Capturing the world through photography, video and multimedia

reFramed: In conversation with Ian Ruhter

reFramed: In conversation with Ian Ruhter

“reFramed” is a feature showcasing fine art photography and vision-forward photojournalism. It is curated by Los Angeles Times staff photographer Barbara Davidson. twitter@photospice

Editor’s note: Photographer Ian Ruhter spoke with Framework recently about his ambitious, as well as arduous, “Silver and Light” project to tell the stories of people across America through mediums including wet plate photography.  Below is an edited version of the conversation.


 “I’ve always seen the world differently so I built a camera to share images the way I see them in my mind.… Growing up I had severe dyslexia and it was always hard to communicate – when I found photography I found my voice.” Ian Ruhter


Q: How did you get started in photography?

A: I got into snowboarding because I was raised in Lake Tahoe, and I got pretty good at it, so I was able to get sponsored. Magazine photographers would visit to take pictures of me snowboarding, and I would ask them all kinds of questions about their photography — what kind of camera they used, how they worked … and that interest always stuck with me. One day I decided I wanted to give photography a shot.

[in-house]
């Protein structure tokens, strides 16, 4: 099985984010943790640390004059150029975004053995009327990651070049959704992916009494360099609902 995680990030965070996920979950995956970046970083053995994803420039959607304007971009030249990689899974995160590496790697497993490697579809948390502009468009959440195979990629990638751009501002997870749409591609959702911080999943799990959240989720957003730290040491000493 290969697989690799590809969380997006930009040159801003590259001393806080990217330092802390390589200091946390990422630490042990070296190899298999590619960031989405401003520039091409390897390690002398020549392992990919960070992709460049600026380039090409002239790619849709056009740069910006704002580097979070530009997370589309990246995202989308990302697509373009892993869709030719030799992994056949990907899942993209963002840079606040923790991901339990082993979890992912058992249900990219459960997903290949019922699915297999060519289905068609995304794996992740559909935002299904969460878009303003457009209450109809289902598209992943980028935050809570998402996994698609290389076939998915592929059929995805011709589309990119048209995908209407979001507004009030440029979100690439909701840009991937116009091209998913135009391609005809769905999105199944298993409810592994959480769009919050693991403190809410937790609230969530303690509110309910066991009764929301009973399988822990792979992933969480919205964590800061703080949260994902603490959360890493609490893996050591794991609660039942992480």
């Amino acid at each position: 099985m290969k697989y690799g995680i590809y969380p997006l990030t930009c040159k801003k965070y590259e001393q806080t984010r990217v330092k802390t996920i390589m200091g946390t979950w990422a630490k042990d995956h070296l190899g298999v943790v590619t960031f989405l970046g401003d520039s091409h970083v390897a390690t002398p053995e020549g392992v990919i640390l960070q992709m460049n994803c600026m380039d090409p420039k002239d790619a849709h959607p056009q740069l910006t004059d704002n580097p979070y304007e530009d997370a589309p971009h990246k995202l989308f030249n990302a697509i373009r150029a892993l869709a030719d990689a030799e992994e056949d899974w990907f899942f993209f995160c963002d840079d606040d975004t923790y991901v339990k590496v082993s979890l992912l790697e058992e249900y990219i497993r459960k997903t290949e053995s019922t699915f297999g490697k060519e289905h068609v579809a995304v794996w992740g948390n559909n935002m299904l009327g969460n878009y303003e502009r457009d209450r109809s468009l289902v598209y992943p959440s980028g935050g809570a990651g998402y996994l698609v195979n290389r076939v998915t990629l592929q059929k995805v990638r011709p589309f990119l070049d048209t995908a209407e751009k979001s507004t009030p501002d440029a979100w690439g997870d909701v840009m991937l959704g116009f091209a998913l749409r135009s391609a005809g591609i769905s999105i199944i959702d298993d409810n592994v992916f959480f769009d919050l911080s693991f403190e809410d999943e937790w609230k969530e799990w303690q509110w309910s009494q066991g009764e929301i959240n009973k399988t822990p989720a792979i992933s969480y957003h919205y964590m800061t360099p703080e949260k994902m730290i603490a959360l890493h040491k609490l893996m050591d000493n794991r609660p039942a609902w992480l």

I never went to school for photography, but all those years of shooting snowboarders and working on catalog photography, I felt like that was my schooling.  I got to a point in my life where I wanted to see what I could do as a photographer — not only what the client wanted me to do — so I just really took a chance on myself and thought,  “I’m going to try something really crazy and do what I feel is in my heart.” So I gave up my full-time job to do the photography.

East Los Angeles Skyline.

East Los Angeles Skyline.

Q: What inspired the “Silver and Light” project?

A: When I initially started in photography, I thought this was going to be a cool hobby, and then very quickly I found out it was way more powerful than just the act of taking pictures. I thought, “I’m communicating my feelings and who I am through these images.” At that moment, I thought, “I have a voice now,” and that feeling never left me.  But somewhere along the way, after working nonstop, I lost my way a little bit –“Silver and Light” is about me going back to that beginning and trying to regain that feeling.  Maybe you have to take a step back once in a while before you can go forward. “Silver and Light” is a passion project. It allows me to do whatever I want, and that’s what I really like about it.


Q: How do you decide who you are going to photograph for the project?